Projects are often started because of the urge to implement a new strategy. However, planning the re-platforming or the re-launching of systems often starts like this “Let’s simply re-build the current processes and functionalities (for a start).” You know what they say: No one pours new wine into old wineskins. It is better to use a new barrel.
A new start gives you the possibility for reflection. What did you yourself learn from the previous system? What can be achieved with the new system? And what should you confidently leave this time?
An improvement is always possible. Focussing on the actually needed functionalities and establishing new standards gives you the opportunity to increase productivity and customer acquisition through additional channels and custom features.
4. Rigid budgeting hampers success
Most projects are calculated on the basis of a fixed-price budget or a strict ROI calculation. Particularly companies that are not family-owned pay a lot of attention to ROI. In practice, this certainly makes sense, because companies would like to know what they’re getting involved with and what the outcomes will be. Will half a million investments lead directly to a break-even after six months, or will it take longer? The downside of this approach: if you are able to achieve much better quality with just a 20-percent increase in budget, and don’t even consider taking this chance, you are risking opportunity cost.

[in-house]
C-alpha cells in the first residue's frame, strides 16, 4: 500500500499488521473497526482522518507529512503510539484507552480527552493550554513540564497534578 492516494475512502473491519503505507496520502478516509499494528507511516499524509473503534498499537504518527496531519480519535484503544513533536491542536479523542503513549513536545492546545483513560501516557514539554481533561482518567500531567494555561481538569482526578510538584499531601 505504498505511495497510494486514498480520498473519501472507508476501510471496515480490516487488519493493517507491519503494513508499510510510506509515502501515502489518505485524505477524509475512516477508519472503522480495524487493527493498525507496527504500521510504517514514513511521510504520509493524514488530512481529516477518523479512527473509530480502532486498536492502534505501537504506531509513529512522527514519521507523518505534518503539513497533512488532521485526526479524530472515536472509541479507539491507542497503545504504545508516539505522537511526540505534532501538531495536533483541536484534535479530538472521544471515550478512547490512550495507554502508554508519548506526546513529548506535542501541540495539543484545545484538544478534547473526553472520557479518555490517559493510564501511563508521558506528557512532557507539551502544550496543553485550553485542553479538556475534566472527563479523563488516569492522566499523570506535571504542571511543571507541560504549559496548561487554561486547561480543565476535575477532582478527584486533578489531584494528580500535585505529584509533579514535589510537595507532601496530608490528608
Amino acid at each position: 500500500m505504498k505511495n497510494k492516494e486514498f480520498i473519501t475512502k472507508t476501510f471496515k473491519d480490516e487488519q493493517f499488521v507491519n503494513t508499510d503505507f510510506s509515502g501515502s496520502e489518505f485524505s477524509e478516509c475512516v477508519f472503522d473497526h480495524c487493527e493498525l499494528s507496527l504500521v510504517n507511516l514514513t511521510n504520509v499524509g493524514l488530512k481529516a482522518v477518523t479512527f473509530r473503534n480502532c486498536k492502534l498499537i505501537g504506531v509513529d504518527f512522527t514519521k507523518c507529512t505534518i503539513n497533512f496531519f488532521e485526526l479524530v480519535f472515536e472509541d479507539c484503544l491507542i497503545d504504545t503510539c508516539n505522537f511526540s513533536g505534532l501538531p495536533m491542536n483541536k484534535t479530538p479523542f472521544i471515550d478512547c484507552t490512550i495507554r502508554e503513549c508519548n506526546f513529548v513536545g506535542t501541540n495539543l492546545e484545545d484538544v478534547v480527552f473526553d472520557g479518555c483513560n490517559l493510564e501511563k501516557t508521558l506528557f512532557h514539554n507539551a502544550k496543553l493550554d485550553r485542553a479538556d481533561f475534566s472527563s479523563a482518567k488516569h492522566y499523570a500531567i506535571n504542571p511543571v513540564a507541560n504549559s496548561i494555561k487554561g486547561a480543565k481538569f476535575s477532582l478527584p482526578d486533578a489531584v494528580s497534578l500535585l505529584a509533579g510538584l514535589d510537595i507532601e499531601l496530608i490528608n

Real strategic thinking is always accompanied by constant evaluation and optimization. What factors give an advantage in competition, reduce costs in the long-term, or drive productivity forward?
A one-time calculation before the project start will help with the first assessment; in the end, it pays off to regularly check resources and to release the budget if needed. Some projects are really never finished, like running an e-commerce platform. Instead, you need to invest constantly in order to remain close to the needs of your customers. What value does it bring to complete the perfect outcome that had been perfect for two months, but which no longer fits all the standards. My recommendation: Add start and end date only for project sections, but not for planning an entire venture.
5. Parallel projects as a guarantor for longer project durations
Projects never run completely isolated - especially in e-commerce. Dependencies have to be considered and, under certain circumstances, other processes and separate systems have to be adapted. What should be avoided, however, is to launch a new shop and at the same time reorganize product data management, merchandise management system, fulfillment, logistics, warehousing, etc. in parallel. Since many systems and teams communicate with each other, there will be friction. Waiting times arise, transfer points may defined differently in different teams and implemented several times. If you can't find any other way, you can “ease the pain” with the help of good communication and mutually coordinated priorities.
The "We do everything in one go" approach should be avoided if possible though. Spryker customer FOND OF did it the clever way. They started the re-launch in their smallest shop first and thus gained experience with their new system landscape. Only then they gradually rolled out the Spryker Commerce OS in their other B2C and B2B branches.
But, that’s not it by a long shot. Next week, in the second part, you’ll learn about the top 5 project management issues that companies usually overlook completely.